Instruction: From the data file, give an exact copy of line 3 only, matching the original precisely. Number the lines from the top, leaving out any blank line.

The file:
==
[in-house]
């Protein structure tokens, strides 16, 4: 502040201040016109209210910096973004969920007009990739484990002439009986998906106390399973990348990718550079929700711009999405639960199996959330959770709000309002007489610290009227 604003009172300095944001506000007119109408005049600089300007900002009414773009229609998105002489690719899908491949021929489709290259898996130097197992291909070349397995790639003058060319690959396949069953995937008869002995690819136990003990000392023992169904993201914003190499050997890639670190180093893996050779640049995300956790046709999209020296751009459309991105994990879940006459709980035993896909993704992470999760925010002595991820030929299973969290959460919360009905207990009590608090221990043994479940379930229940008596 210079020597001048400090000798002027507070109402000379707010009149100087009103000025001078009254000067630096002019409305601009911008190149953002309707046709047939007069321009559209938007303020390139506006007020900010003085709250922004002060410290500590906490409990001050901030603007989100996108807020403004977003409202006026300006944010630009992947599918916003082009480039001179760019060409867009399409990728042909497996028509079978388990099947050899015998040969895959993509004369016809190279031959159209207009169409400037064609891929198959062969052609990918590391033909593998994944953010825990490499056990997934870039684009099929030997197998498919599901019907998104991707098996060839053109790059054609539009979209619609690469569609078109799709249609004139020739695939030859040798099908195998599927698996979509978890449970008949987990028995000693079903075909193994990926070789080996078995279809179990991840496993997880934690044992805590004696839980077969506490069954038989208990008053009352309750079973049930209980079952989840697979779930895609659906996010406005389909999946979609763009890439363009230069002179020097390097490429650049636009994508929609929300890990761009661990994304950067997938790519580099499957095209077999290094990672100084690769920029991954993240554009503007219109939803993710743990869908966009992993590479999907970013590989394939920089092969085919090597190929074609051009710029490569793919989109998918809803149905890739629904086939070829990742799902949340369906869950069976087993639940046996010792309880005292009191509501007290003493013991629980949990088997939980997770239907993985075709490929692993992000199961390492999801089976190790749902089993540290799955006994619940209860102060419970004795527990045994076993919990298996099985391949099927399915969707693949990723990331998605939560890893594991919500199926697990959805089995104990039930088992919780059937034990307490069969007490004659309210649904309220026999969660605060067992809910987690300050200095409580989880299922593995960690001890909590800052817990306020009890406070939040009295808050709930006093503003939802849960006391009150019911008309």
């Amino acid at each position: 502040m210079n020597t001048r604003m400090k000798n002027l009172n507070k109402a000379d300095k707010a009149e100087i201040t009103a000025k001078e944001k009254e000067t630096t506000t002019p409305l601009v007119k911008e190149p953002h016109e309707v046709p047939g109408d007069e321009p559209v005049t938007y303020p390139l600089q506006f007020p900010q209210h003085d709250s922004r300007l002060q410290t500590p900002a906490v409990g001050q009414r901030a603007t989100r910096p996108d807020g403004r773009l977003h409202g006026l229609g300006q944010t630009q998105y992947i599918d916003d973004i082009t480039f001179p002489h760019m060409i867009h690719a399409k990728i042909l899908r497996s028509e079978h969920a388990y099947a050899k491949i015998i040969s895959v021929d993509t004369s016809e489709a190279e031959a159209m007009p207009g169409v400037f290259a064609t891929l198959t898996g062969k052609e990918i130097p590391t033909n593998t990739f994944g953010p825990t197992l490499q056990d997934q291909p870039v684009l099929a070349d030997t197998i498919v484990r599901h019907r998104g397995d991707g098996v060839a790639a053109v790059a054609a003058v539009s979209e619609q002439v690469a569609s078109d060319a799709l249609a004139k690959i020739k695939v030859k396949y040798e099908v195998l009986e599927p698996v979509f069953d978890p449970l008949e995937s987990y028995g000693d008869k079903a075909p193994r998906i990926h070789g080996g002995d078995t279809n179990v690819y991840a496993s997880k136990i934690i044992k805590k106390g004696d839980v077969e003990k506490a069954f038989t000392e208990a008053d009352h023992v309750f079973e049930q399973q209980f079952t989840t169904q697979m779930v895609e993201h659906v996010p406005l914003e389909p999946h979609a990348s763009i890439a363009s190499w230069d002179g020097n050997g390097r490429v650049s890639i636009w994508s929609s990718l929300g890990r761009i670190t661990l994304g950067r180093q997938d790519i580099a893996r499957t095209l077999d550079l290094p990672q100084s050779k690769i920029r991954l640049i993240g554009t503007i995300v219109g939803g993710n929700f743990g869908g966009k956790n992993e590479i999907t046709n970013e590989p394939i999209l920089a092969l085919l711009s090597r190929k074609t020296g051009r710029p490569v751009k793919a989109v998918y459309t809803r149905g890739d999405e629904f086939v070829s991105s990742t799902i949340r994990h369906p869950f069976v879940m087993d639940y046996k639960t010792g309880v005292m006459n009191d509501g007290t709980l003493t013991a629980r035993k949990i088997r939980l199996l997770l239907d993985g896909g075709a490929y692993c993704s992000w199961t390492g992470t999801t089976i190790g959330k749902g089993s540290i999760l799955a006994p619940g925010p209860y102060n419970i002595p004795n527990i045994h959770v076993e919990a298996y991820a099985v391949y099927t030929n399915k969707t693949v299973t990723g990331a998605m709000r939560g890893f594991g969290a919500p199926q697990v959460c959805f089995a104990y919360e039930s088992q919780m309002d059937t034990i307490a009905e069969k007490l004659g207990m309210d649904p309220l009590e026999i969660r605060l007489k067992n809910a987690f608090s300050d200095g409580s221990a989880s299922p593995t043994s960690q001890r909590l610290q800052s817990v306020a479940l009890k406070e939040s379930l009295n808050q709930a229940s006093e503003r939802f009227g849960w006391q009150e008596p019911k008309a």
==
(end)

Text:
């Amino acid at each position: 502040m210079n020597t001048r604003m400090k000798n002027l009172n507070k109402a000379d300095k707010a009149e100087i201040t009103a000025k001078e944001k009254e000067t630096t506000t002019p409305l601009v007119k911008e190149p953002h016109e309707v046709p047939g109408d007069e321009p559209v005049t938007y303020p390139l600089q506006f007020p900010q209210h003085d709250s922004r300007l002060q410290t500590p900002a906490v409990g001050q009414r901030a603007t989100r910096p996108d807020g403004r773009l977003h409202g006026l229609g300006q944010t630009q998105y992947i599918d916003d973004i082009t480039f001179p002489h760019m060409i867009h690719a399409k990728i042909l899908r497996s028509e079978h969920a388990y099947a050899k491949i015998i040969s895959v021929d993509t004369s016809e489709a190279e031959a159209m007009p207009g169409v400037f290259a064609t891929l198959t898996g062969k052609e990918i130097p590391t033909n593998t990739f994944g953010p825990t197992l490499q056990d997934q291909p870039v684009l099929a070349d030997t197998i498919v484990r599901h019907r998104g397995d991707g098996v060839a790639a053109v790059a054609a003058v539009s979209e619609q002439v690469a569609s078109d060319a799709l249609a004139k690959i020739k695939v030859k396949y040798e099908v195998l009986e599927p698996v979509f069953d978890p449970l008949e995937s987990y028995g000693d008869k079903a075909p193994r998906i990926h070789g080996g002995d078995t279809n179990v690819y991840a496993s997880k136990i934690i044992k805590k106390g004696d839980v077969e003990k506490a069954f038989t000392e208990a008053d009352h023992v309750f079973e049930q399973q209980f079952t989840t169904q697979m779930v895609e993201h659906v996010p406005l914003e389909p999946h979609a990348s763009i890439a363009s190499w230069d002179g020097n050997g390097r490429v650049s890639i636009w994508s929609s990718l929300g890990r761009i670190t661990l994304g950067r180093q997938d790519i580099a893996r499957t095209l077999d550079l290094p990672q100084s050779k690769i920029r991954l640049i993240g554009t503007i995300v219109g939803g993710n929700f743990g869908g966009k956790n992993e590479i999907t046709n970013e590989p394939i999209l920089a092969l085919l711009s090597r190929k074609t020296g051009r710029p490569v751009k793919a989109v998918y459309t809803r149905g890739d999405e629904f086939v070829s991105s990742t799902i949340r994990h369906p869950f069976v879940m087993d639940y046996k639960t010792g309880v005292m006459n009191d509501g007290t709980l003493t013991a629980r035993k949990i088997r939980l199996l997770l239907d993985g896909g075709a490929y692993c993704s992000w199961t390492g992470t999801t089976i190790g959330k749902g089993s540290i999760l799955a006994p619940g925010p209860y102060n419970i002595p004795n527990i045994h959770v076993e919990a298996y991820a099985v391949y099927t030929n399915k969707t693949v299973t990723g990331a998605m709000r939560g890893f594991g969290a919500p199926q697990v959460c959805f089995a104990y919360e039930s088992q919780m309002d059937t034990i307490a009905e069969k007490l004659g207990m309210d649904p309220l009590e026999i969660r605060l007489k067992n809910a987690f608090s300050d200095g409580s221990a989880s299922p593995t043994s960690q001890r909590l610290q800052s817990v306020a479940l009890k406070e939040s379930l009295n808050q709930a229940s006093e503003r939802f009227g849960w006391q009150e008596p019911k008309a």